Professor Anton Harber of the Journalism and Media Studies Programme at Wits University says: “Clearly one has been disappointed by the Sunday Times coverage. There has been more then one story that could have been more substantiated.R
“The newspaper has stuck its neck out in recent weeks, one is left with a number of questions with regard to the newspaper’s coverage.”R
Dr Wallace Chuma from the Centre for Film & Media Studies at the University of Cape Town agrees: “One gets a sense that the Sunday Times has of late joined the tabloid fray. It is a decision the Sunday Times may want to review if it hopes to maintain its status as one of South Africa’s credible papers.R
“The Sunday Times is a key read for many Southern Africans. It helps shape opinion on many political issues in the region. As such, the paper must be seen to be above board in its reportage. Regrettably, the past few months have dented its credibility.” R
In the most recent issue of the Sunday newspaper a front-page apology, ordered by the Press Ombudsman, was published.
The ombudsman ruled that the Sunday Times was in breach of clause 1.3 of the South African Press Code for its reporting on Land Bank. The articles in question were published on November 11, 2007 and January 20, 2008, headlined “How fat cats looted bank billions” and “Land Bank boss Ã¢Â€Â˜must be charged”.
The newspaper violated the clause that states: “Where a report is not based on facts or is founded on opinions, allegations, rumour or supposition, it shall be presented in such a manner to indicate this clearly.”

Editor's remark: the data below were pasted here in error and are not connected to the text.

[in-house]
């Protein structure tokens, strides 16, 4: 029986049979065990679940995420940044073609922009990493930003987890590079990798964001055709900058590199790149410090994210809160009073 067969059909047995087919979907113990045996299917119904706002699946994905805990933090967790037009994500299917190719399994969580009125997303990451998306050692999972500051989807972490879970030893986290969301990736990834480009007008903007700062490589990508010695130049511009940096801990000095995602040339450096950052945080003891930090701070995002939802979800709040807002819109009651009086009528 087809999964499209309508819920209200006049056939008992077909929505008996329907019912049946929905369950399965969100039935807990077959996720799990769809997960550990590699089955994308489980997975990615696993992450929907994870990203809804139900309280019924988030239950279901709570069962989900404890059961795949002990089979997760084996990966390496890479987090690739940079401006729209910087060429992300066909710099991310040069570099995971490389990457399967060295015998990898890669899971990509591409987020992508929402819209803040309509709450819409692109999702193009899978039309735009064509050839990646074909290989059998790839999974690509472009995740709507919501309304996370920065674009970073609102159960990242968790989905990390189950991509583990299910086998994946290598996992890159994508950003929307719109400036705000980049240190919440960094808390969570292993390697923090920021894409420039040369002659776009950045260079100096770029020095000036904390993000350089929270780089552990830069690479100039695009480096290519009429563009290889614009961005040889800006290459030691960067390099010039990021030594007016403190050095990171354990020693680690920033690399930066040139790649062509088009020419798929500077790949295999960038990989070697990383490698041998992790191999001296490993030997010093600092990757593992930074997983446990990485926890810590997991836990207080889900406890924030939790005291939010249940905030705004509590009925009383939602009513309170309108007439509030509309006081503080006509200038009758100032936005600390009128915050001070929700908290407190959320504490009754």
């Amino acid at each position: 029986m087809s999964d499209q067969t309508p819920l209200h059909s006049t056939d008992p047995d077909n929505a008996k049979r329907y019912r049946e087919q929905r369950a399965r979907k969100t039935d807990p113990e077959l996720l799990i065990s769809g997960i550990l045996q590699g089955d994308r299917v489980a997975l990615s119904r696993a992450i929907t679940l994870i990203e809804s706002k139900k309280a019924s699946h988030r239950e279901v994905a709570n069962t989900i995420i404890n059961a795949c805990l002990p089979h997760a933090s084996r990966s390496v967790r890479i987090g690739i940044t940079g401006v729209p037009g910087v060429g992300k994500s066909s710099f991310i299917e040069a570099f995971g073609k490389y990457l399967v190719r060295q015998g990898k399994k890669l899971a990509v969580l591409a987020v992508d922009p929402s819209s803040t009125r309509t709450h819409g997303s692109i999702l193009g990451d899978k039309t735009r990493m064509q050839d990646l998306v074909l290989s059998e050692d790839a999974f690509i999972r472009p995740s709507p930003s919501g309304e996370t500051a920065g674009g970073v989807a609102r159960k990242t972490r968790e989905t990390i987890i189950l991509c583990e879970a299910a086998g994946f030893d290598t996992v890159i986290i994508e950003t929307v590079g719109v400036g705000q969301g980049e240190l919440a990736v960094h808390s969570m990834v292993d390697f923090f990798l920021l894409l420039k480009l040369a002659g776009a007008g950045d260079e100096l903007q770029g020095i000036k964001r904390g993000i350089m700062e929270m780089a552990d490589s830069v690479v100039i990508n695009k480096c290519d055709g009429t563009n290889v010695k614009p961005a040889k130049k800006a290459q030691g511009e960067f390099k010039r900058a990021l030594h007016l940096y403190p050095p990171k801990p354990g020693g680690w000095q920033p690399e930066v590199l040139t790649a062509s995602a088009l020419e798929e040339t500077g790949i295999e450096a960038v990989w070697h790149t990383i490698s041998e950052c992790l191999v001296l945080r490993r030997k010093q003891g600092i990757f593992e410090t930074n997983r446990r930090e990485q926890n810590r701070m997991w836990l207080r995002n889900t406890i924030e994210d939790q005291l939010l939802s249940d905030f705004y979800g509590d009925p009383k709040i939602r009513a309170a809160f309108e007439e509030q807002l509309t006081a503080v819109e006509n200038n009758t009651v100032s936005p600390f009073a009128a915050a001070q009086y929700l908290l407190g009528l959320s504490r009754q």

In this article the newspaper referred to a government-issued statement about the Deloitte forensic audit into the financial management of the Land Bank, and announced that the final report was being referred to the South African Police Service and the National Directorate of Public Prosecutions for further investigation.
The Sunday Times apparently published the story without seeing a copy of the report, piecing the article together after several interviews with a number of sources. The panel ruled that the newspaper did not exercise sufficient care in dealing with the content of the report.
The Appeals Panel also found that the newspaper was incorrect in claiming on January 19 that the auditors recommended criminal charges of dishonesty and breach of duty be laid against bank officials. The recommendation was for disciplinary action on these counts.
Harber says the Sunday Times reports reflect some “worrying signs”.
Chuma adds: “I think these reports must present the Sunday Times with an opportunity for introspection. Few would doubt that the paper meant well in its investigative endeavours, but the lapses in the recent stories are too glaring to ignore.”
The front-page apology was accompanied by an article with yet another splashy headline: “Transnet sold our sea to foreigners”. The article claimed Transnet had secretly sold 22km of coastline and 90km of sea in Table Bay to investors in London and Dubai.R
Reacting to the article, Transnet chief executive Maria Ramos said the R7-billion V&A Waterfront deal claims were “false, misleading and irresponsible”.